Here’s a (probably pretty spot-on) piece on why the average computer user has no interest in Linux (assuming the average computer user even knows what Linux is). In summary:
- People don’t mind Windows as much as Linux users think they do.
- There are too many types of Linux to choose from.
- Hardware and software compatibility is a big deal to most people.
- The command line is not a superior alternative to graphic user interfaces for most people.
- And finally, to quote directly: “Linux is still too geeky.”
I think that last item pretty much sums up the previous four, though. Some die-hard Linux users seem totally baffled that the average computer user would choose the OS equivalent of a clunky station wagon over a free, rocket-powered tank (to borrow Neal Stephenson’s metaphor). The truth is, though, that you need to be interested enough in computersâ€”no, not just interested, but dedicated to a certain kind of computing experienceâ€”to choose Linux over one of the “default” alternatives. Most people don’t want to know how their computers workâ€”they just want them to work. Most people don’t want to take the time to learn and customize.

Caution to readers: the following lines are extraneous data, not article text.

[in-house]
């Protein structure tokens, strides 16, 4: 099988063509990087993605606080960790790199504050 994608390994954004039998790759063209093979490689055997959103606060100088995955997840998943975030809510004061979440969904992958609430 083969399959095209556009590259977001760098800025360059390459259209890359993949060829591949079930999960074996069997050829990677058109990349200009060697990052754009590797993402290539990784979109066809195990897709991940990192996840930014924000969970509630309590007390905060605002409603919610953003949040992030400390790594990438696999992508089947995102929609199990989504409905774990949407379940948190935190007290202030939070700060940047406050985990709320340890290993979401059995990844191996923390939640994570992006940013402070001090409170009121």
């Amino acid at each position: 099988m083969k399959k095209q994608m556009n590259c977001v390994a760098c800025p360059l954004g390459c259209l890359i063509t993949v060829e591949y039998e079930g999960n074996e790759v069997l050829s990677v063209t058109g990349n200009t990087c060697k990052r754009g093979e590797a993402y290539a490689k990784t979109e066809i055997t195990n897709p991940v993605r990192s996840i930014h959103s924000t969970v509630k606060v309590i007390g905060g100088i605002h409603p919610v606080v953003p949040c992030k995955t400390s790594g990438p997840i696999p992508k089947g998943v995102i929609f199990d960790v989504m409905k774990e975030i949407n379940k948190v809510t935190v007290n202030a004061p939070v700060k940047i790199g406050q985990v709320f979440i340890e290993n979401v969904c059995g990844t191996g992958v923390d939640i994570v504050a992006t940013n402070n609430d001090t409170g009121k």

Once you get used to a new OS, using it doesn’t really have to be a hobby. Learning to use a new thing that doesn’t hide the complicated parts so much, without phone tech support, would essentially require taking on a new hobby for the average computer user.
I will say this, though: when the Open Source community starts attracting (and deferring to) talented designers in matters of user interface, I may be willing to take all that back.